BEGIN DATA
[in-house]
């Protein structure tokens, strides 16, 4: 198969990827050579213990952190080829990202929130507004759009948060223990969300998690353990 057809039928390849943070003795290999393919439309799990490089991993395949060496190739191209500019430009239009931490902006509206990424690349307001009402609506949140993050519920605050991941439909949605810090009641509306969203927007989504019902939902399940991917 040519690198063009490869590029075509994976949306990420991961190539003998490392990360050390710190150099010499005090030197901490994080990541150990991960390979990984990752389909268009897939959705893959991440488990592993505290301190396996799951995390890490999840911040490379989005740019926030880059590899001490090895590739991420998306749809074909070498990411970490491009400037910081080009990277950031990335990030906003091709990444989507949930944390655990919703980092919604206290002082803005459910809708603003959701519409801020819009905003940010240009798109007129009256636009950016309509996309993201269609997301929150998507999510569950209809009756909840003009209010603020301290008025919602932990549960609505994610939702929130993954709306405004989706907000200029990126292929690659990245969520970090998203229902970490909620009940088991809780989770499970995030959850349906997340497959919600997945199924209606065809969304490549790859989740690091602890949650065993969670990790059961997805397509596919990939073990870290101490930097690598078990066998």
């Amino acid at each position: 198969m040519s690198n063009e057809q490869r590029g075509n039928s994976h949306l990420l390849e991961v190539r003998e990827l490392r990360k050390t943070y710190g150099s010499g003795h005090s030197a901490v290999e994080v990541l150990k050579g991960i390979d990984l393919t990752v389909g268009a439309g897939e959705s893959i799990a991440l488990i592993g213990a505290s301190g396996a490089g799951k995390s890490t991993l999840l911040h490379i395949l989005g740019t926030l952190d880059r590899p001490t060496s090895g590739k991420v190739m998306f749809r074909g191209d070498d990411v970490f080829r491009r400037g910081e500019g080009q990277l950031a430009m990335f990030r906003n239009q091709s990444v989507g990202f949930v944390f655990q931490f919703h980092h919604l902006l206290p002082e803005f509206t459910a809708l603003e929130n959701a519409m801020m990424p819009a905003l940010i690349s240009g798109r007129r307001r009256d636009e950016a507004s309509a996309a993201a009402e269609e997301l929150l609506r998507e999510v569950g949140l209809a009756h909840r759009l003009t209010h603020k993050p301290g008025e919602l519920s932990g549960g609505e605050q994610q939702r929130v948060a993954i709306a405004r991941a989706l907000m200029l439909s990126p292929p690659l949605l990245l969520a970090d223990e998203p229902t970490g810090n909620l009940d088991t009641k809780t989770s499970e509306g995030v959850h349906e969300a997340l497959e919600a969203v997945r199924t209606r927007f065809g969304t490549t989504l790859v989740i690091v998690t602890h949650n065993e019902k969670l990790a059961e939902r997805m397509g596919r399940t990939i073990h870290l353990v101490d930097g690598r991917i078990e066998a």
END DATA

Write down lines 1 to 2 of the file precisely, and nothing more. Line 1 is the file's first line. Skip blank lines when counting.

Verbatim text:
[in-house]
């Protein structure tokens, strides 16, 4: 198969990827050579213990952190080829990202929130507004759009948060223990969300998690353990 057809039928390849943070003795290999393919439309799990490089991993395949060496190739191209500019430009239009931490902006509206990424690349307001009402609506949140993050519920605050991941439909949605810090009641509306969203927007989504019902939902399940991917 040519690198063009490869590029075509994976949306990420991961190539003998490392990360050390710190150099010499005090030197901490994080990541150990991960390979990984990752389909268009897939959705893959991440488990592993505290301190396996799951995390890490999840911040490379989005740019926030880059590899001490090895590739991420998306749809074909070498990411970490491009400037910081080009990277950031990335990030906003091709990444989507949930944390655990919703980092919604206290002082803005459910809708603003959701519409801020819009905003940010240009798109007129009256636009950016309509996309993201269609997301929150998507999510569950209809009756909840003009209010603020301290008025919602932990549960609505994610939702929130993954709306405004989706907000200029990126292929690659990245969520970090998203229902970490909620009940088991809780989770499970995030959850349906997340497959919600997945199924209606065809969304490549790859989740690091602890949650065993969670990790059961997805397509596919990939073990870290101490930097690598078990066998």